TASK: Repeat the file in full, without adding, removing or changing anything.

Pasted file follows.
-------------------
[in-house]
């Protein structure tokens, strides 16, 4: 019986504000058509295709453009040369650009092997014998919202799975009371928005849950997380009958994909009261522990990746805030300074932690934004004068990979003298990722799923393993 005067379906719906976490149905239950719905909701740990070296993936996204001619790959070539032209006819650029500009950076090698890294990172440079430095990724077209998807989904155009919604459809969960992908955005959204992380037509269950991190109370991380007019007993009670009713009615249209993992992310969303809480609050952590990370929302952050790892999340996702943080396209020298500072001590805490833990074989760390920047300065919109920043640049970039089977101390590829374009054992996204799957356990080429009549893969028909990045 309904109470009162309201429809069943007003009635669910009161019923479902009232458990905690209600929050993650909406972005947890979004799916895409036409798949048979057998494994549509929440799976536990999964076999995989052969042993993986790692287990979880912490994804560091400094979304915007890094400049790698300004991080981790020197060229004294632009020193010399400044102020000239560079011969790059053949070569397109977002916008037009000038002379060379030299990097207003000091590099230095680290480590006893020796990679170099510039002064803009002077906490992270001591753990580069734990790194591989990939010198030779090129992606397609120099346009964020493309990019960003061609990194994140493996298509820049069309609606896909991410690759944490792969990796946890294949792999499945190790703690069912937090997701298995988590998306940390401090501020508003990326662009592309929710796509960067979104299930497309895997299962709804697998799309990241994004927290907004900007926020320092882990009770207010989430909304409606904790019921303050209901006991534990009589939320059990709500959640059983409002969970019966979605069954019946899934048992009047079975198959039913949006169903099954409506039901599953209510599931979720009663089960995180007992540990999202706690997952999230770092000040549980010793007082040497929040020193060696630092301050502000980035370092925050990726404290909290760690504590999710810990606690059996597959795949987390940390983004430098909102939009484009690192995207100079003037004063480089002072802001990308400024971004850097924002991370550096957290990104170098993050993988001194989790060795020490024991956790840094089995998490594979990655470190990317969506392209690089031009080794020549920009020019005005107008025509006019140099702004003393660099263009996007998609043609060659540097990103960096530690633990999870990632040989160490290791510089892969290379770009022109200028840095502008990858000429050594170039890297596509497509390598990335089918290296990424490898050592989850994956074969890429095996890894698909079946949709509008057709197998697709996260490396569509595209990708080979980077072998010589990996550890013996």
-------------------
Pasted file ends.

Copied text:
[in-house]
């Protein structure tokens, strides 16, 4: 019986504000058509295709453009040369650009092997014998919202799975009371928005849950997380009958994909009261522990990746805030300074932690934004004068990979003298990722799923393993 005067379906719906976490149905239950719905909701740990070296993936996204001619790959070539032209006819650029500009950076090698890294990172440079430095990724077209998807989904155009919604459809969960992908955005959204992380037509269950991190109370991380007019007993009670009713009615249209993992992310969303809480609050952590990370929302952050790892999340996702943080396209020298500072001590805490833990074989760390920047300065919109920043640049970039089977101390590829374009054992996204799957356990080429009549893969028909990045 309904109470009162309201429809069943007003009635669910009161019923479902009232458990905690209600929050993650909406972005947890979004799916895409036409798949048979057998494994549509929440799976536990999964076999995989052969042993993986790692287990979880912490994804560091400094979304915007890094400049790698300004991080981790020197060229004294632009020193010399400044102020000239560079011969790059053949070569397109977002916008037009000038002379060379030299990097207003000091590099230095680290480590006893020796990679170099510039002064803009002077906490992270001591753990580069734990790194591989990939010198030779090129992606397609120099346009964020493309990019960003061609990194994140493996298509820049069309609606896909991410690759944490792969990796946890294949792999499945190790703690069912937090997701298995988590998306940390401090501020508003990326662009592309929710796509960067979104299930497309895997299962709804697998799309990241994004927290907004900007926020320092882990009770207010989430909304409606904790019921303050209901006991534990009589939320059990709500959640059983409002969970019966979605069954019946899934048992009047079975198959039913949006169903099954409506039901599953209510599931979720009663089960995180007992540990999202706690997952999230770092000040549980010793007082040497929040020193060696630092301050502000980035370092925050990726404290909290760690504590999710810990606690059996597959795949987390940390983004430098909102939009484009690192995207100079003037004063480089002072802001990308400024971004850097924002991370550096957290990104170098993050993988001194989790060795020490024991956790840094089995998490594979990655470190990317969506392209690089031009080794020549920009020019005005107008025509006019140099702004003393660099263009996007998609043609060659540097990103960096530690633990999870990632040989160490290791510089892969290379770009022109200028840095502008990858000429050594170039890297596509497509390598990335089918290296990424490898050592989850994956074969890429095996890894698909079946949709509008057709197998697709996260490396569509595209990708080979980077072998010589990996550890013996």